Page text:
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World Peace Cookies

World Peace Cookies are a French chocolate shortbread cookie made famous by Dorie Greenspan and Pierre Herme. Buttery, salty and sandy, these cookies are always a hit in our home.

World Peace Cookies

World peace cookies are sable cookies which are famous in France.

Sables, (pronounced sa-blays) should be made with the best butter you can find, as butter is the predominant ingredient.

Here in the US, we would say these are more of a shortbread cookie.

It’s so easy to make World Peace Cookies:

Shortbread cookies have a very high ratio of butter to sugar, compared to “just” a sugar or butter cookie.

When making these world peace cookies make sure to cream the butter really well, until light, creamy and soft.

Once the butter and sugar is creamed well, it is a matter of adding the dry ingredients.

You will see now why sable means sand. Yes, this mixture starts to resemble sand.

Though it may look dry, as you beat it, it will start to come together.

As soon as it does, stir in the chocolate chips of your choice. 

I don’t really care what they are called but this sable shortbread cookie with a pronounced salty, chocolate flavor is invitingly good.

I’m just guessing, but these world peace cookies may be the chocolate chip cookie of France!

World Peace Cookies  were given this name when Dorie Greenspan (the chef that created them) gave them to a friend who commented that they were so good that if everyone gave them to each other maybe it would create world peace.

I vote for this and for these chocolate cookies.

(This is an updated post from 2012)

I’m so excited I can feel my heart pounding. Something I have wanted to do for so, so long is finally happening.

Thanks to two parents that decided to give me an especially nice, very meaningful, most awesome, generous and loving birthday/Hanukkah gift rolled into one, I am going to be taking a trip far, far away. (I like those double adjectives, don’t I?)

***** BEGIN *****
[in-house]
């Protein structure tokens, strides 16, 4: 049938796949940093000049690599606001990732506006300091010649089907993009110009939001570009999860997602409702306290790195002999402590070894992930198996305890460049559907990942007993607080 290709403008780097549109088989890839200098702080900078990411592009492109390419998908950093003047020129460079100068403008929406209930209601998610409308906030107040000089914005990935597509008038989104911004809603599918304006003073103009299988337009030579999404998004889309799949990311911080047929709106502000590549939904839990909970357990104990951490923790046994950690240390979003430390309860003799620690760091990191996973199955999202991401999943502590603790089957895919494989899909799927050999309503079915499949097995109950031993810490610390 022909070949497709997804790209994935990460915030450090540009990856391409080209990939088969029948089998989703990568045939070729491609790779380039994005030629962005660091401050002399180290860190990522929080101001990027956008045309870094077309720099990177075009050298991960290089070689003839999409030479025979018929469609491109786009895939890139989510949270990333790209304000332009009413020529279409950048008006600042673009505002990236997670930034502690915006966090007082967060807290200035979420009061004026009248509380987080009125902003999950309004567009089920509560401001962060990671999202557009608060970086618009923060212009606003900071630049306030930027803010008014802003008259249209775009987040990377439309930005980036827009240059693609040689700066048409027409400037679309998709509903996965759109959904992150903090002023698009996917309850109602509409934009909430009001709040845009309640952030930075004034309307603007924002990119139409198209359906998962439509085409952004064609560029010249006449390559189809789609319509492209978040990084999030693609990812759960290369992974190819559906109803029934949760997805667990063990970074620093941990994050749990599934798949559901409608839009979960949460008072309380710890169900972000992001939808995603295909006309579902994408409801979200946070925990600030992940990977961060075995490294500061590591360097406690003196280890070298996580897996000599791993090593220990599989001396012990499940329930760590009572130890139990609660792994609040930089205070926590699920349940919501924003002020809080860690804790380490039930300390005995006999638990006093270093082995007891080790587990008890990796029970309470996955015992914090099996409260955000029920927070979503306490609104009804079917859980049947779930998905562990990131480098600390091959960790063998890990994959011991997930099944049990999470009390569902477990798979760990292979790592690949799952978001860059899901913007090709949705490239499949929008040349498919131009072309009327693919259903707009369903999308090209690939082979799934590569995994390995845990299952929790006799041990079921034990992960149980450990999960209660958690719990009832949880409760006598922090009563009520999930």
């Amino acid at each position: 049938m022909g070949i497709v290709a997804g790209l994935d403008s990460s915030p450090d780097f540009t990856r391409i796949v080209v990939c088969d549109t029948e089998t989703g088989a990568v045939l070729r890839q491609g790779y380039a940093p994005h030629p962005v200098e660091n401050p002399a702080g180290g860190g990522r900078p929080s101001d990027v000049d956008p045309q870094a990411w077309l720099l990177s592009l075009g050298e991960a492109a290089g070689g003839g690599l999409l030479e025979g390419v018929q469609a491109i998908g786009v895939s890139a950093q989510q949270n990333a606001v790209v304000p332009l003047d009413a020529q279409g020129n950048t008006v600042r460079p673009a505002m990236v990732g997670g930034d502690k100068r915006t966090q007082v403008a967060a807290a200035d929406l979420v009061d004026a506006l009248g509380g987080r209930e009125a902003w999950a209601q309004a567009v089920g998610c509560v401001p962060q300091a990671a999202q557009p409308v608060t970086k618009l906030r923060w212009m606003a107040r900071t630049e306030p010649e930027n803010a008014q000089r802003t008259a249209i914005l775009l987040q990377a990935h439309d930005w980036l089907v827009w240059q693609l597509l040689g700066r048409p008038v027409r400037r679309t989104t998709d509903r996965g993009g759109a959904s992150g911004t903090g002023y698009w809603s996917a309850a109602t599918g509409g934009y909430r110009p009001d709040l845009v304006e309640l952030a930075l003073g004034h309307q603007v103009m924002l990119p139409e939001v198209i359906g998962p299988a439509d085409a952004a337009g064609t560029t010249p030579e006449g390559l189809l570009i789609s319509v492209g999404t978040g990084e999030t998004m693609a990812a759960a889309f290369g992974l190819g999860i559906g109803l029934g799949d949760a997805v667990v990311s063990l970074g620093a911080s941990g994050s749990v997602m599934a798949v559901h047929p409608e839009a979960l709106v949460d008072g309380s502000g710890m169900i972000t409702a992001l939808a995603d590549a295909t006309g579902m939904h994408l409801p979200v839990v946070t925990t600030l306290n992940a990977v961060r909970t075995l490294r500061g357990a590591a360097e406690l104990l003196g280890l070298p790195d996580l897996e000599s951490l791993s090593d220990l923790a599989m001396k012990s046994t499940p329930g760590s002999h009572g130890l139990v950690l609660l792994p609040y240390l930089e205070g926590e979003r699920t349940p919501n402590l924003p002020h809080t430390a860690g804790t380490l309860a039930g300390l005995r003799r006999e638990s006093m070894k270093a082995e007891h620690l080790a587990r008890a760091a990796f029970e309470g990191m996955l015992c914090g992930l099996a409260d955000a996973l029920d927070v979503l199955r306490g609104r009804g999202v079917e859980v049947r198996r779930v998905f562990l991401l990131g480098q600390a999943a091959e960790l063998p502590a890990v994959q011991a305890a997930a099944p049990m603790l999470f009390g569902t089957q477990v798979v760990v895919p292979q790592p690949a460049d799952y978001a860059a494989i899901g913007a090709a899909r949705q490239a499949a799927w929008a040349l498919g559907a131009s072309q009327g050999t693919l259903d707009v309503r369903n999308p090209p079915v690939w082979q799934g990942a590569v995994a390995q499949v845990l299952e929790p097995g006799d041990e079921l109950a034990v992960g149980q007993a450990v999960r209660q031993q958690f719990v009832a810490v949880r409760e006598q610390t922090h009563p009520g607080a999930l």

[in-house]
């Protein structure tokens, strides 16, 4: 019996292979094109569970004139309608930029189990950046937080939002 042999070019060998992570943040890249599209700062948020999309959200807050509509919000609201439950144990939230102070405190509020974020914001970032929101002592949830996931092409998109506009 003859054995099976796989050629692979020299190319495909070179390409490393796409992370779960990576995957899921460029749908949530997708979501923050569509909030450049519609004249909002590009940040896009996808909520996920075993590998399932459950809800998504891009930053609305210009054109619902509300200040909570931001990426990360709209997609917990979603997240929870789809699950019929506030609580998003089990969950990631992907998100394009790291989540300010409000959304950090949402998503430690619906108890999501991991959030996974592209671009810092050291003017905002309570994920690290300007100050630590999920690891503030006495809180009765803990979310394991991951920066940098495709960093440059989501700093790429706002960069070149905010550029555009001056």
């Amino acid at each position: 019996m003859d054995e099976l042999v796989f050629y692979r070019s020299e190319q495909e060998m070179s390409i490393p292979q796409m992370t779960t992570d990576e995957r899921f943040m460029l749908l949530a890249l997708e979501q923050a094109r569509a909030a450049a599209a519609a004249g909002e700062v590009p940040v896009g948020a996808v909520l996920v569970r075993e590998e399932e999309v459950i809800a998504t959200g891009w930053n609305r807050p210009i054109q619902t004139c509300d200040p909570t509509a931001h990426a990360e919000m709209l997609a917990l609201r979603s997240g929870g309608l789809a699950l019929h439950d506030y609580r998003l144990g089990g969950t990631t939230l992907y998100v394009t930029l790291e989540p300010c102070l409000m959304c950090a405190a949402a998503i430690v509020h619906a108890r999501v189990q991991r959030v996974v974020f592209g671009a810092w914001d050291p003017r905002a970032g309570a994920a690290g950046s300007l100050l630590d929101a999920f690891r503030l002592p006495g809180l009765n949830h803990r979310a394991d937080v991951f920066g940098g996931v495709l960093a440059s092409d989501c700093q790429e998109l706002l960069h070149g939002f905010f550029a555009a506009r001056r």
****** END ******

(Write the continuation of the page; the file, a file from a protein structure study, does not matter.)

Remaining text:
I have never been away from home for this long as an adult. It’s kind of scary. Who will feed my dogs? Who will cook?

Who will answer when the kids call home? I know; once I’m gone I’ll be OK.

Manservant is capable and I know he’ll appreciate me more when I return. (Well, he better.) 

This is actually very liberating. I’m ready to feel free for awhile and lose my head and not worry.

I need to believe that everything will still be here when I return. I need to believe that everything will even be better when I return. It damn well better be.

Over the ocean I am going to see friends who are really family, that I haven’t seen for thirty years. (That is a scary number.)

I never thought it would have been this long, but life often gets in the way of the things you want most.  I’ve missed them for a very long time.

I’m still thinking their kids are wee ones,  but now their kids have kids too.

Counting grandkids there are now 21 to be exact. Thirty years ago they had 5, with one on the way. My how time flies.

I’m going to have to learn a lot of new names.  Now that I’m old I hope my brain can still keep up.

World Peace Cookies

I’ll be gone for three weeks without a computer. That means no email. No blogging. And I’m kind of liking this blogging thing.

Blogging means I can talk to myself and people won’t think I’m crazy.

It lets me get my words out when I have no one to talk too and lets me think that maybe someone is really listening.

I will have a phone so I can stay in touch. Thirty years ago I didn’t have a phone and was gone for over three months.

My how times have changed. I actually used to write letters and send them airmail.

Israel, here I come.  While I’m gone make lots of cookies and pass them out.

Eat one for each country you wish peace for. Actually eat all of them and wish for world peace.

God knows the world could use some and especially in that neck of the woods.

Dang, I’m so excited my cheeks hurt from smiling too much.

Time to do just  as my son says when he hangs up the phone, “Peace, man.”

And now a jump back to the end of 2019. It’s been a crazy year. Manservant just flew off to visit his dad and I’m here reflecting on all that has been.

Tomorrow would have been my dad’s 88th birthday.

As much as he loved a good chocolate chip cookie and a good light chocolate cake, along with jello and mac and cheese, my guess is he would have loved these cookies too.

World peace cookies have such a kind connotation.

Through kindness maybe we can find world peace. Christmas and Dad’s birthday sure seem like a good time to start being a bit more mindful of those around us.

Have a cookie and think about it. Peace, man. Stay cool.

World Peace cookies

A  few things I use when baking:

For chocolate chips, I do love these giant dark chocolate chips. they can be chopped smaller if needed and they can also be eaten by the handful. I know. To much information!